The book follows Nao as she tries to live her life and find love. Dillon is wise not to spell out Nao’s mental illness too explicitly at first, jarring the reader with her violent ideations and concomitant ranking (“7 out of 10″, with a higher number being worse). The book is most interesting when Dillon follows her daily routine and her attempts to cope with her illness while sharing it with no one except her flatmate. At the same time, he’s careful to make this a story about a set of characters with their own unique qualities and not just a set of symptoms. Dillon loves drawing rumpled characters of various shapes and sizes, all of whom are clearly dealing with their own issues (more on that in a moment). Nao’s friend and employer Steve is a short, twitchy mess. Nao’s crush and later boyfriend Gregory is a friendly bear of a man who’s not quite aware of his size. The grizzled and worn man at Nao’s Buddhist center has what she calls a “Shane McGowan smile,” a jagged assembly of snaggleteeth. These are bodies that really occupy a space, and it’s a genuine pleasure to see them interact.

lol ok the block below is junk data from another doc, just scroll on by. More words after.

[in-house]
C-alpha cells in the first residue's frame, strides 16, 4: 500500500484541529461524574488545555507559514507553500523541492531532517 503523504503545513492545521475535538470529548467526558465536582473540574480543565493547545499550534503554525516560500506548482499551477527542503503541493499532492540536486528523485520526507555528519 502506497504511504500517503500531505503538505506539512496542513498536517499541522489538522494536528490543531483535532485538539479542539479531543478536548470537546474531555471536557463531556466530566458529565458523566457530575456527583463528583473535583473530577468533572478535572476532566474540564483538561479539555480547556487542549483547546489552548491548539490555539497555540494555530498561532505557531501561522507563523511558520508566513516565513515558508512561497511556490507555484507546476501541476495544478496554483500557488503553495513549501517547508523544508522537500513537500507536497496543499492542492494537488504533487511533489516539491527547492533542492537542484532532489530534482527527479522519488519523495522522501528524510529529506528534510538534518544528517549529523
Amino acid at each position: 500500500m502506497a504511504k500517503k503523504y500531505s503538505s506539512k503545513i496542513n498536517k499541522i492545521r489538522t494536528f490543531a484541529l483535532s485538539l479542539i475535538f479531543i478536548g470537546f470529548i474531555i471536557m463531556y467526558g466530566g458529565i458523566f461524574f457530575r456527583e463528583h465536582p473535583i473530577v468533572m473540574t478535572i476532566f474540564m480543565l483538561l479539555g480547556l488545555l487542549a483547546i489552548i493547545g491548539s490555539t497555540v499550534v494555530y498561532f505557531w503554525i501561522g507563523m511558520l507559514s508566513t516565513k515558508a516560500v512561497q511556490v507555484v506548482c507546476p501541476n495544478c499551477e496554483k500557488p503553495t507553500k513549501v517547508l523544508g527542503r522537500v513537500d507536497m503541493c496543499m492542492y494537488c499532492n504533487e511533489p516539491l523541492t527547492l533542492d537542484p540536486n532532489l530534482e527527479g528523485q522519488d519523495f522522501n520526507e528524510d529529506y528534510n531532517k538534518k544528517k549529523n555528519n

It’s no surprise that in a book about an illness as inherently self-absorbed as OCD that Nao would experience the fundamental attribution error. That is, she assumed that everyone’s behavior and attitudes had something to do with her at all times, instead of realizing that everyone else had their own set of issues. She’s incapable of seeing that Steve is in love with her and always has been, believing that he thought of her as a sister. She’s unable to see that Gregory has deep-seated pain of his own that he’s dealing with by using alcohol. While she tries various techniques to work on her issues (including “homework” that involves writing down her bad thoughts), she’s too ashamed to actually discuss them. At the same time, she’s charmingly odd in other ways, like disabling her flatmate’s washing machine in order to get a repairman she has her eye on to come up and fix it and entice him into asking her out.